9.0 install and journaling
freebsd-questions at herveybayaustralia.com.au
Sat Dec 10 22:12:43 UTC 2011
On 12/11/11 08:02, Manolis Kiagias wrote:
> On 10/12/2011 11:41 μμ, Da Rock wrote:
>> On 12/11/11 02:09, Manolis Kiagias wrote:
>>> On 10/12/2011 5:19 μμ, Warren Block wrote:
>>>> On Sat, 10 Dec 2011, R Skinner wrote:
>>>>> So I went to the handbook. I'm still a little confused though: can
>>>>> one still setup the usr and var (and so forth)? It said you
>>>>> possibly could, but it escaped me as to how.
>>>> Use the bsdinstall partition editor to manually create the
>>>> partitions. I documented how to create an old-fashioned MBR layout
>>>> with bsdinstall on the forums a while back:
>>>> The process would be similar for GPT, which is really the way to go
>>> As Warren says, you can still create /usr and /var and all the other
>>> "legacy" partitions if you so wish - and you may even use the full
>>> journaling (gjournal) on them.
>>> But the default for bsdinstall is to use gpart, install everything
>>> on a big / and create UFS2 partitions with the new soft-updates
>>> journaling system (on by default). Compared to gjournal,
>>> soft-updates journaling only journals metadata and not everything
>>> like gjournal does. This will definitely make it faster although
>>> probably less "safe" than gjournal. It should be good for most
>>> purposes though and needs no additional steps after install (unlike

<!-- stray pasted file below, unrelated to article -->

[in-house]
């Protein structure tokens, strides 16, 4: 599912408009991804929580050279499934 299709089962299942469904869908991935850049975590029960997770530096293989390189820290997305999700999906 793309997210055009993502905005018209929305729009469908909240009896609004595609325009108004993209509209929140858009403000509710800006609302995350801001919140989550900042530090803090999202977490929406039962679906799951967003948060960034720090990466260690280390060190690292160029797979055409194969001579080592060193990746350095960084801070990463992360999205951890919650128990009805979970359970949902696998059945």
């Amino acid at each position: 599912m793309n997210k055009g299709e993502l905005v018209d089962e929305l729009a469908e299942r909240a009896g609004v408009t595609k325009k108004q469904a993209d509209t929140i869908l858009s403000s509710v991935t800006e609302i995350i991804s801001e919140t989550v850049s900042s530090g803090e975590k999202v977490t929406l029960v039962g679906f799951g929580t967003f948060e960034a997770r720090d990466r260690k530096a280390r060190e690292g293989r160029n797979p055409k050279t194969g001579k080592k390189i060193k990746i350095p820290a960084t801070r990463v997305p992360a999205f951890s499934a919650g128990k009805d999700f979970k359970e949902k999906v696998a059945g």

>>> gjournal). Since it's the default, the decision to go for one big /
>>> seems ok after all. I believe this is more or less what Linux is
>>> doing with Ext3/Ext4 filesystems (metadata journaling).
>> GPT is cool - no problems there. The main thing I want to know is if
>> I need to run fsck every time the system dies unexpectedly (which is
>> a higher occurrence on a laptop)? GJournal helps in that it takes
>> care of that. The growing size of drives is another concern given the
>> time it takes to check a 500G disk (my smallest atm), although this
>> is way down on the list for the moment.
> It does the fsck automatically and it seems to be fast. As with other
> metadata journaled filesystems you will probably have to do a full
> check occasionally. Can't you give you any times atm, I need to dump
> /repartition/restore some of my systems to use su+j. Only tested on
> virtual machines.
I'll have to try it out then; give it a chance.
>> As for one big / partition- linux may be using it: and its their
>> biggest failing! I've had a system lockup due to lack of space. Never
>> a problem with bsd as logs will only fill up var, a user won't break
>> it with filling up usr, etc. And root always stays protected! Its
>> saved my life a number of times... I can quickly fill TB's of data in
>> no time, and if something goes bang the logs can be a silent killer
>> too. My 2c's anyway...
> I am used to the separate partitions too, although I realize a single
> big / would be suitable for more than a few systems. It's nice we have
> a choice here.
True. But as a new user it was the separate partitions that attracted
me, having been burned with linux's megaroot. And a new user would have
trouble setting up the partitions. Not to mention the break with
tradition (what is happening to this world)! :)
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